This is a bill by Assemblywoman Laura Friedman that would expand the definition of a wildlife habitat area to include open-space land. The bill would additionally prohibit the use of a second-generation anticoagulant rodenticide (SGAR) within 5,000 feet of a wildlife habitat area and prohibit the use of a first-generation anticoagulant rodenticide (FGAR) in or within 5,000 feet of a wildlife habitat area. The bill would prohibit the use of chlorophacinone or warfarin. This bill would make a person who sells or uses a SGAR or FGAR in violation of the aforementioned provisions liable for a civil penalty not to exceed $25,000 per day for each violation, in addition to any other penalty established by law. The bill would authorize any person to commence a civil suit to enjoin a person who is alleged to be in violation of the aforementioned provisions as specified. This bill is unprecedented and would give citizens unprecedented authority. The Association is actively opposing this far-reaching legislation.
AB 2658 (Bains)
This is an Association-sponsored bill carried by Assemblywoman Jasmeet Bains to provide an exemption for tree nut facilities from the SB 1383 waste reduction reporting requirements. Currently, some counties are requiring tree nut hullers and/or processors to register with the county and to report the food waste they send to a landfill, even if they don’t send anything. In some counties such as Tehama, this includes fees. The Association is actively fighting that requirement, and this legislation will exempt these facilities from that requirement.
SB 1153 (Hurtado)
This a bill by Senator Melissa Hurtado that would prohibit a hedge fund from purchasing, acquiring, leasing or holding a controlling interest, as defined, in agricultural land within the State of California. The bill would define a “hedge fund,” for these purposes, to mean a privately offered investment vehicle, foreign or domestic, that pools the contributions of private investors to invest in a variety of asset classes, such as securities, futures contracts, options, bonds, currencies, real estate, agricultural land, water, energy and other resources or commodities. This bill would exempt from this prohibition any agricultural land held by a hedge fund before the bill’s effective date. The bill would make land transferred in violation of these provisions subject to divestiture as specified.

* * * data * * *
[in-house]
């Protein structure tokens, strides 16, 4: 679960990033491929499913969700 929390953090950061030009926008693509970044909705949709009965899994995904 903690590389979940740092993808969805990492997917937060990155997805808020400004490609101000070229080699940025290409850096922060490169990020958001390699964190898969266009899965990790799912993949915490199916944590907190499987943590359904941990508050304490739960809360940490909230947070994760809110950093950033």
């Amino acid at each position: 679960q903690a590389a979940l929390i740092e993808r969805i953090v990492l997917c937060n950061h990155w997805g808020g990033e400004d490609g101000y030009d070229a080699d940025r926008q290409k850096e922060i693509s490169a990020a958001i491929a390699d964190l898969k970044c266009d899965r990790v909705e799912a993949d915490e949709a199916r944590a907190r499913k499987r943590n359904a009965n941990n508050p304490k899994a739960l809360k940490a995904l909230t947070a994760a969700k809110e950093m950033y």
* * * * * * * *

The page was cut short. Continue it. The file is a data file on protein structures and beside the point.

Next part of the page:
SB 1374 (Becker)
This bill by Senator Josh Becker would require, no later than July 1, 2025, the California Public Utilities Commission (CPUC) to ensure any contract or tariff established by the commission pursuant to the aforementioned provisions for renewable electrical generation facilities configured to serve either multiple customers with meters on a single property, or multiple meters of a single customer on a property or a set of contiguous properties owned, leased or rented by the customer, meets certain requirements including that the eligible customer-generators may elect to aggregate the electrical load as specified. It is hoped this bill can fix the hole left behind this past year when CPUC eliminated “aggregation” for purposes of net energy metering, which is the only way agricultural farms even had a fighting chance to use solar in the future.
New Leadership
Senator Mike McGuire (2nd) is the new Senate Pro Tempore taking over from Senator Toni Atkins, who is stepping down as Pro Tem to focus on running for Governor. Senator McGuire represents the North Coast of California, and we will have to see how Senator McGuire handles ag issues at this level. Meanwhile, the Assembly has a new Speaker as Assemblyman Robert Rivas (29th) has replaced outgoing Speaker Anthony Rendon. It was no secret that Assemblyman Rendon didn’t have a real affinity for agriculture. Assemblyman Rivas represents the Salinas Valley and Watsonville areas, so agriculture should be at or near the top of his interests, as will labor issues.
To wrap this up, this was a small subset of legislation that was introduced, and we are still combing through the bills to make sure we understand all their intended goals or how they might be modified to impact agriculture. Stay tuned for further updates as the legislative session continues throughout 2024. Meanwhile, take comfort in knowing we will have a state seashell named when it is over.